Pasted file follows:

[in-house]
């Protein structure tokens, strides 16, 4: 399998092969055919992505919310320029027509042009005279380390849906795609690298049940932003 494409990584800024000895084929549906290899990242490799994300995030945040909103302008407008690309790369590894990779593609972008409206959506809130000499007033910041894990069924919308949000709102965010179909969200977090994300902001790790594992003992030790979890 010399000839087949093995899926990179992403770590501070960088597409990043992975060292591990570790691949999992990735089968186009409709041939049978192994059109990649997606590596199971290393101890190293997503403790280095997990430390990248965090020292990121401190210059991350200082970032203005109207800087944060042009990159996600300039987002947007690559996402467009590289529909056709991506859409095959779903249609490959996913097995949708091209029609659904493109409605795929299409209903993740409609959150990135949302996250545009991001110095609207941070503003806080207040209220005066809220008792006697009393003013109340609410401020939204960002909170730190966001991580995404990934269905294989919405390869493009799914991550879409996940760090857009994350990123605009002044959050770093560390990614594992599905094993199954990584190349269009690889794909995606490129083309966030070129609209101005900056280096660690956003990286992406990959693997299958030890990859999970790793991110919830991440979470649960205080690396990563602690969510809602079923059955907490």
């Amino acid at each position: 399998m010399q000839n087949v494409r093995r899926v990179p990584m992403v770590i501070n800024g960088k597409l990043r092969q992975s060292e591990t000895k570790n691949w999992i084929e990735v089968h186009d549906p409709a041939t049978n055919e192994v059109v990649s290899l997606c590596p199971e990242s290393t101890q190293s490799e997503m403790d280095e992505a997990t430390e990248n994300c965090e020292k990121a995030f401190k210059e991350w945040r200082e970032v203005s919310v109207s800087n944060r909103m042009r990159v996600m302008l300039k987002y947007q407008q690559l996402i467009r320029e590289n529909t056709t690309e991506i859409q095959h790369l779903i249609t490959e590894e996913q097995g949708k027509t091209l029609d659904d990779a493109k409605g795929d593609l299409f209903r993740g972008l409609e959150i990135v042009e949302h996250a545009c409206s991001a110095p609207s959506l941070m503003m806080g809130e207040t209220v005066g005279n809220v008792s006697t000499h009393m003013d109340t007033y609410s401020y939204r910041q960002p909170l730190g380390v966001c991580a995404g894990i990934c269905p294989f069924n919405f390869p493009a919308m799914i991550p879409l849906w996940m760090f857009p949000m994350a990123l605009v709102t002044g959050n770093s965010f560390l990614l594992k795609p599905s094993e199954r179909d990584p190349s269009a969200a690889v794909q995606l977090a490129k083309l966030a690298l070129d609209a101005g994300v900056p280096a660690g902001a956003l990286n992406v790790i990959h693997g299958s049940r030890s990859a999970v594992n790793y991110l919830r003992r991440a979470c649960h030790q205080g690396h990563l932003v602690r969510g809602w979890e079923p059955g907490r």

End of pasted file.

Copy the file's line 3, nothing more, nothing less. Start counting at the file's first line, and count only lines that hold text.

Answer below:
């Amino acid at each position: 399998m010399q000839n087949v494409r093995r899926v990179p990584m992403v770590i501070n800024g960088k597409l990043r092969q992975s060292e591990t000895k570790n691949w999992i084929e990735v089968h186009d549906p409709a041939t049978n055919e192994v059109v990649s290899l997606c590596p199971e990242s290393t101890q190293s490799e997503m403790d280095e992505a997990t430390e990248n994300c965090e020292k990121a995030f401190k210059e991350w945040r200082e970032v203005s919310v109207s800087n944060r909103m042009r990159v996600m302008l300039k987002y947007q407008q690559l996402i467009r320029e590289n529909t056709t690309e991506i859409q095959h790369l779903i249609t490959e590894e996913q097995g949708k027509t091209l029609d659904d990779a493109k409605g795929d593609l299409f209903r993740g972008l409609e959150i990135v042009e949302h996250a545009c409206s991001a110095p609207s959506l941070m503003m806080g809130e207040t209220v005066g005279n809220v008792s006697t000499h009393m003013d109340t007033y609410s401020y939204r910041q960002p909170l730190g380390v966001c991580a995404g894990i990934c269905p294989f069924n919405f390869p493009a919308m799914i991550p879409l849906w996940m760090f857009p949000m994350a990123l605009v709102t002044g959050n770093s965010f560390l990614l594992k795609p599905s094993e199954r179909d990584p190349s269009a969200a690889v794909q995606l977090a490129k083309l966030a690298l070129d609209a101005g994300v900056p280096a660690g902001a956003l990286n992406v790790i990959h693997g299958s049940r030890s990859a999970v594992n790793y991110l919830r003992r991440a979470c649960h030790q205080g690396h990563l932003v602690r969510g809602w979890e079923p059955g907490r």